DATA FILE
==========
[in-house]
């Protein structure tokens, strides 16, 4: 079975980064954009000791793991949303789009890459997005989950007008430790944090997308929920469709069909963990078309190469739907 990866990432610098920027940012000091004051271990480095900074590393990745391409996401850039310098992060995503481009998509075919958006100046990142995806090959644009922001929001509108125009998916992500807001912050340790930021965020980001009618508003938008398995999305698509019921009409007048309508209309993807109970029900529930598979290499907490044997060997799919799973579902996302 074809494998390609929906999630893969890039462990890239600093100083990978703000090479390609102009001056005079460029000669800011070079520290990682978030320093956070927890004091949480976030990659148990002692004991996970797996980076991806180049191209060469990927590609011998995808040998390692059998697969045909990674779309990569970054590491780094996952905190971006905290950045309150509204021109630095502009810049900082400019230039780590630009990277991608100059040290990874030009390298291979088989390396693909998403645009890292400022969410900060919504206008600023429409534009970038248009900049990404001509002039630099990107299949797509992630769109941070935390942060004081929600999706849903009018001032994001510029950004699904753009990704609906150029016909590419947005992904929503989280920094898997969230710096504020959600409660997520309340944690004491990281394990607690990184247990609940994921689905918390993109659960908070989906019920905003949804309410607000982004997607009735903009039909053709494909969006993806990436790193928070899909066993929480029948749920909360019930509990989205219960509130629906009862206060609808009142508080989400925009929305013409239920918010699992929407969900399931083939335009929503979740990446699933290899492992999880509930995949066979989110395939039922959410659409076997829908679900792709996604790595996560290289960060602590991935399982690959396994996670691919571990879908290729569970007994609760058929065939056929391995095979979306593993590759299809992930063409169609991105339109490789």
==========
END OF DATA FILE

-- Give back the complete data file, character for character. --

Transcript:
[in-house]
């Protein structure tokens, strides 16, 4: 079975980064954009000791793991949303789009890459997005989950007008430790944090997308929920469709069909963990078309190469739907 990866990432610098920027940012000091004051271990480095900074590393990745391409996401850039310098992060995503481009998509075919958006100046990142995806090959644009922001929001509108125009998916992500807001912050340790930021965020980001009618508003938008398995999305698509019921009409007048309508209309993807109970029900529930598979290499907490044997060997799919799973579902996302 074809494998390609929906999630893969890039462990890239600093100083990978703000090479390609102009001056005079460029000669800011070079520290990682978030320093956070927890004091949480976030990659148990002692004991996970797996980076991806180049191209060469990927590609011998995808040998390692059998697969045909990674779309990569970054590491780094996952905190971006905290950045309150509204021109630095502009810049900082400019230039780590630009990277991608100059040290990874030009390298291979088989390396693909998403645009890292400022969410900060919504206008600023429409534009970038248009900049990404001509002039630099990107299949797509992630769109941070935390942060004081929600999706849903009018001032994001510029950004699904753009990704609906150029016909590419947005992904929503989280920094898997969230710096504020959600409660997520309340944690004491990281394990607690990184247990609940994921689905918390993109659960908070989906019920905003949804309410607000982004997607009735903009039909053709494909969006993806990436790193928070899909066993929480029948749920909360019930509990989205219960509130629906009862206060609808009142508080989400925009929305013409239920918010699992929407969900399931083939335009929503979740990446699933290899492992999880509930995949066979989110395939039922959410659409076997829908679900792709996604790595996560290289960060602590991935399982690959396994996670691919571990879908290729569970007994609760058929065939056929391995095979979306593993590759299809992930063409169609991105339109490789």